Miami-Dade County Promises To Repair Sewage Leak After Miami Waterkeeper Threatens To Sue
The environmental advocacy group Miami Waterkeeper is suing Miami-Dade County for allegedly violating the Clean Water Act after finding a sewage pipe that might have been leaking into the ocean for almost a year.
The Waterkeepers filed a notice of intent to sue in 60 days. The lawsuit will ask the county to fix this leak and inspect all outfall pipes, as well as suggest that the county contribute to the Biscayne Bay restoration trust fund, instead of paying civil penalties.
County spokeswoman Jennifer Messemer-Skold, said that, as of Tuesday afternoon, the county had set the repair process into motion, starting to test the affected waters and mobilize contractors. She also said recent testing has come back suggesting “good beach water quality” for nearby beaches.
Last August, a fisherman alerted the county’s Water and Sewage Department to a possible sewage leak less than a mile offshore of Fisher Island near Virginia Key. Though the exact amount of sewage released so far is unknown, the pipe in question can pump up to 143 million gallons per day.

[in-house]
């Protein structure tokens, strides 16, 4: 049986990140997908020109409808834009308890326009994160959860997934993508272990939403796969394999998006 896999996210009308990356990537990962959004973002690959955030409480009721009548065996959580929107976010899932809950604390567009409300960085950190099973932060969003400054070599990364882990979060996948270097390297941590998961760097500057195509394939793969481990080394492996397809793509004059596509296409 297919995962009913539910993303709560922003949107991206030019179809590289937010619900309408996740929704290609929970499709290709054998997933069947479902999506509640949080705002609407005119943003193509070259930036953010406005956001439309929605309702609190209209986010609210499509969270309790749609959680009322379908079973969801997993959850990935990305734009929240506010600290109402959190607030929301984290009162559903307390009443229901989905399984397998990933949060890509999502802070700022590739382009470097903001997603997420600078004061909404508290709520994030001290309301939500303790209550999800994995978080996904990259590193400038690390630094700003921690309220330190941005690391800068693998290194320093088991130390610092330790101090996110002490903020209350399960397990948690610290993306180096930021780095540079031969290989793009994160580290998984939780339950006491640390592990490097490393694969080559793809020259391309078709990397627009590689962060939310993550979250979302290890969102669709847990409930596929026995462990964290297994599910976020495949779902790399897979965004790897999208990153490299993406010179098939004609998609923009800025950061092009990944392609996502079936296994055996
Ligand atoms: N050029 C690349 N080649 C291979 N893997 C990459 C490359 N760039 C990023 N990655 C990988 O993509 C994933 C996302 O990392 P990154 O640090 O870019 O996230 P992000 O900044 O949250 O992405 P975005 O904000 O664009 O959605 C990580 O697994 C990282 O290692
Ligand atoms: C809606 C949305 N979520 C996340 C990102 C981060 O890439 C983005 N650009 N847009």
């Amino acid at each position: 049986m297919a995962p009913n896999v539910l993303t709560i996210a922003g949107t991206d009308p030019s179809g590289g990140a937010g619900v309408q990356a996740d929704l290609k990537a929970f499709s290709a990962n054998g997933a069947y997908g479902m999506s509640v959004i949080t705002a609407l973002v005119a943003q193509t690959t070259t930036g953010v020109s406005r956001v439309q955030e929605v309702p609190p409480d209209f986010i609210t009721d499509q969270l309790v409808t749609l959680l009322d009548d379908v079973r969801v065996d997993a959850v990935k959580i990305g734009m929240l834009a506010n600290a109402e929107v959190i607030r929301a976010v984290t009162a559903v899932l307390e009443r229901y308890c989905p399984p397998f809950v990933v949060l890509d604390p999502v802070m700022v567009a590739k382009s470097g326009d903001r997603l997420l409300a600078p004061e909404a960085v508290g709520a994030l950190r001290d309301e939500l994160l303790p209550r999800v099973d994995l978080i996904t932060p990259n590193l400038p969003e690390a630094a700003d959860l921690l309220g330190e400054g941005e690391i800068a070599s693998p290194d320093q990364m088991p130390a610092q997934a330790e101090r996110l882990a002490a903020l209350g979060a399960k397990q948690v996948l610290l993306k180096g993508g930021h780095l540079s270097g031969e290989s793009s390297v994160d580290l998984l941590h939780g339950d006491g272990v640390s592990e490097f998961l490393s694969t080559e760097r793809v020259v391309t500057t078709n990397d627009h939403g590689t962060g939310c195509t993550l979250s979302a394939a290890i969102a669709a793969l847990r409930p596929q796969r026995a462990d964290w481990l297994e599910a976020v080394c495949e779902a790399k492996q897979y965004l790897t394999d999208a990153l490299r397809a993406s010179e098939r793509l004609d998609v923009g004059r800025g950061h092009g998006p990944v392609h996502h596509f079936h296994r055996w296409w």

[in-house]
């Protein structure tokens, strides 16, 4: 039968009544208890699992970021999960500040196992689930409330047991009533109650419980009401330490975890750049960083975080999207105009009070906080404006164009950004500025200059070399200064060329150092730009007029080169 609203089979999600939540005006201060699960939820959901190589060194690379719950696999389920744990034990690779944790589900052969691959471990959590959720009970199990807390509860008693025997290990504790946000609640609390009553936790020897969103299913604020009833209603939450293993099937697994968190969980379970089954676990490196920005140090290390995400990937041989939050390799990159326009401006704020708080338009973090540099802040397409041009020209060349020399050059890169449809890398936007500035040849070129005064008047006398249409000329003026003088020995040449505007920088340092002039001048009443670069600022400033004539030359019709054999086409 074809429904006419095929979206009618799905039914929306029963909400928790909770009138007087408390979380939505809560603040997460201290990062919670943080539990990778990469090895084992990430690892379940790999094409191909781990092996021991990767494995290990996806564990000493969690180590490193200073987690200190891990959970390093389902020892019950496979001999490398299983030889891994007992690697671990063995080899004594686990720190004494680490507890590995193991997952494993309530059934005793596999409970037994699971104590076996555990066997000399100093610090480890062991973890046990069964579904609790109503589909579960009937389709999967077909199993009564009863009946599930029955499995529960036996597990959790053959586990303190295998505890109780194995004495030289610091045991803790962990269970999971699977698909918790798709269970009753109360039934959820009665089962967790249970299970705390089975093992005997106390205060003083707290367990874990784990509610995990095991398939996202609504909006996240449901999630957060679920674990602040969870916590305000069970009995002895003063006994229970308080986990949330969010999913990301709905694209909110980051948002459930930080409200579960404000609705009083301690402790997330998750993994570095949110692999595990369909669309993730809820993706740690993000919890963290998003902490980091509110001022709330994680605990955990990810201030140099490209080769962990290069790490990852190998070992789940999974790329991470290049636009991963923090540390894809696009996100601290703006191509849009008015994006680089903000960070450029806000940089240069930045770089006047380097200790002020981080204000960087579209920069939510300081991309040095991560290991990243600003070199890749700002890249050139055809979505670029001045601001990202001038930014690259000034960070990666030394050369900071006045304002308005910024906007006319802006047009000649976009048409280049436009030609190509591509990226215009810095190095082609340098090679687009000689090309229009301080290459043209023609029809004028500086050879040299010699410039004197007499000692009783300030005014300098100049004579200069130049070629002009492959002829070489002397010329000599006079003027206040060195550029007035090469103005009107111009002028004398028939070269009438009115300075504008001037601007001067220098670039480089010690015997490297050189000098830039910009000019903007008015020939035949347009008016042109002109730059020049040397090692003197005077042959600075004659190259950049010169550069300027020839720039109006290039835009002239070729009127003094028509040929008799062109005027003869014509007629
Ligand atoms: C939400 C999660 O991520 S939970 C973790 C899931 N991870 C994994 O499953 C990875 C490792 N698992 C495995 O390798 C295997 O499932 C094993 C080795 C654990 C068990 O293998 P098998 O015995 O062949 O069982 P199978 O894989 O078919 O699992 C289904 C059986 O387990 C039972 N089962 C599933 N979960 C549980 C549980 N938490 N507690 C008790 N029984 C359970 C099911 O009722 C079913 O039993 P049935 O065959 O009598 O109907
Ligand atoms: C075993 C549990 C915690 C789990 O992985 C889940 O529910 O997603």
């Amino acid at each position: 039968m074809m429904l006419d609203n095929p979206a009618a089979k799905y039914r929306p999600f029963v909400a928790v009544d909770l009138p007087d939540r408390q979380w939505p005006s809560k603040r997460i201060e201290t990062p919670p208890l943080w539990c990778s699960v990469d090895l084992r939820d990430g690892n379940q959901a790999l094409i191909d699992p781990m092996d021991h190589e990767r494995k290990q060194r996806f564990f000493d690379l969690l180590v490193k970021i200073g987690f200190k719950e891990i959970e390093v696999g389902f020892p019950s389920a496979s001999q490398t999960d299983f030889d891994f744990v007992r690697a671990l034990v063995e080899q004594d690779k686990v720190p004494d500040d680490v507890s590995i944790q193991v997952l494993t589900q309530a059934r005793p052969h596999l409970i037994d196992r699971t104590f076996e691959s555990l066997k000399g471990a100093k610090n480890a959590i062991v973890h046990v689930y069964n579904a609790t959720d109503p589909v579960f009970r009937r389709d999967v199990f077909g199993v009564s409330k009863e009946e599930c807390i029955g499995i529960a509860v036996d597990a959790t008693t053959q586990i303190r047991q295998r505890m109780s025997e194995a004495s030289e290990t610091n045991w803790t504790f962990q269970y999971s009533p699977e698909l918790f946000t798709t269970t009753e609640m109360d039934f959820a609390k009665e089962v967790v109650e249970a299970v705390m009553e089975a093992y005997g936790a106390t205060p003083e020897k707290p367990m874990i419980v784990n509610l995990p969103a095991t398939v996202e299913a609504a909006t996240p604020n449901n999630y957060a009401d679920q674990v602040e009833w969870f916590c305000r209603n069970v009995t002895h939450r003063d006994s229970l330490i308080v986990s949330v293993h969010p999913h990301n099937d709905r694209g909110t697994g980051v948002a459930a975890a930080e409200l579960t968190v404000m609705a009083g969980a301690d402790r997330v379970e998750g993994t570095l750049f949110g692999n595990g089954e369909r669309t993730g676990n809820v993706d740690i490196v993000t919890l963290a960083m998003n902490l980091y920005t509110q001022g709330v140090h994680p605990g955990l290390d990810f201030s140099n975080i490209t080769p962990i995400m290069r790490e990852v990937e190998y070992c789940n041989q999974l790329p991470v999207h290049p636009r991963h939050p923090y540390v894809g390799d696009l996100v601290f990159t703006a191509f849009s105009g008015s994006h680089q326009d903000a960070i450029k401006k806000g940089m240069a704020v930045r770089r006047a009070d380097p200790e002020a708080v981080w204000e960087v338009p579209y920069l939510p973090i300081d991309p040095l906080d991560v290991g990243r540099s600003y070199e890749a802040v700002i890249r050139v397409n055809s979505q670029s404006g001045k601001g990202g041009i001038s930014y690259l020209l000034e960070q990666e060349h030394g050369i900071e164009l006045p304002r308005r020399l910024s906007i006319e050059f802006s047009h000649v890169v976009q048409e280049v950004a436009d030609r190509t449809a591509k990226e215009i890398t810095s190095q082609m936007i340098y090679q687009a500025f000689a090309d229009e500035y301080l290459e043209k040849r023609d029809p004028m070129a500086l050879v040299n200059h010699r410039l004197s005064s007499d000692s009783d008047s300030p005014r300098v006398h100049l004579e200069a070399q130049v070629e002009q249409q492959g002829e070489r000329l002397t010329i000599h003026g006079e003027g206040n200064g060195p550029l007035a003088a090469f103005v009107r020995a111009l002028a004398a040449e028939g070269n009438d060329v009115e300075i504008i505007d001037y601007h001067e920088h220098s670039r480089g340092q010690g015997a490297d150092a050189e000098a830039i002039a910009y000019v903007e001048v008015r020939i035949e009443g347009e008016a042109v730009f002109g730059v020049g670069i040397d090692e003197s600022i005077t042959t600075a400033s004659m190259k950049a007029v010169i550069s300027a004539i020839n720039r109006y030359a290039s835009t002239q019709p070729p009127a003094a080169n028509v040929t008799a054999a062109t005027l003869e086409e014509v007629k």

According to Messemer-Skold, employees of the department checked out the area after receiving the tip in 2016 but saw no sign of a leak.
“Nothing was found,” said Messemer-Skold. “Staff went out and evaluated the area. It just was not documented in an email format.” She said that in the fall of 2016, the department put together a request for bids to inspect the pipes.
Last month, Miami Waterkeepers received a call from a citizen about a spill in the same region. Now the group is concerned that the pipe has been leaking waste for a year.
This pipe, called an outfall pipe, is meant to carry waste about three and a half miles offshore. There it opens into the ocean, the idea being that the contaminants will dissipate. Because of environmental concerns, the state has decided to phase out this type of pipe by 2025.
“Just because these are going to be discontinued doesn’t mean that we should cease inspection and maintenance of the pipes in the meantime,” said Kelly Cox, staff attorney and program director with Miami Waterkeeper. She said this particular pipe is 51 years old.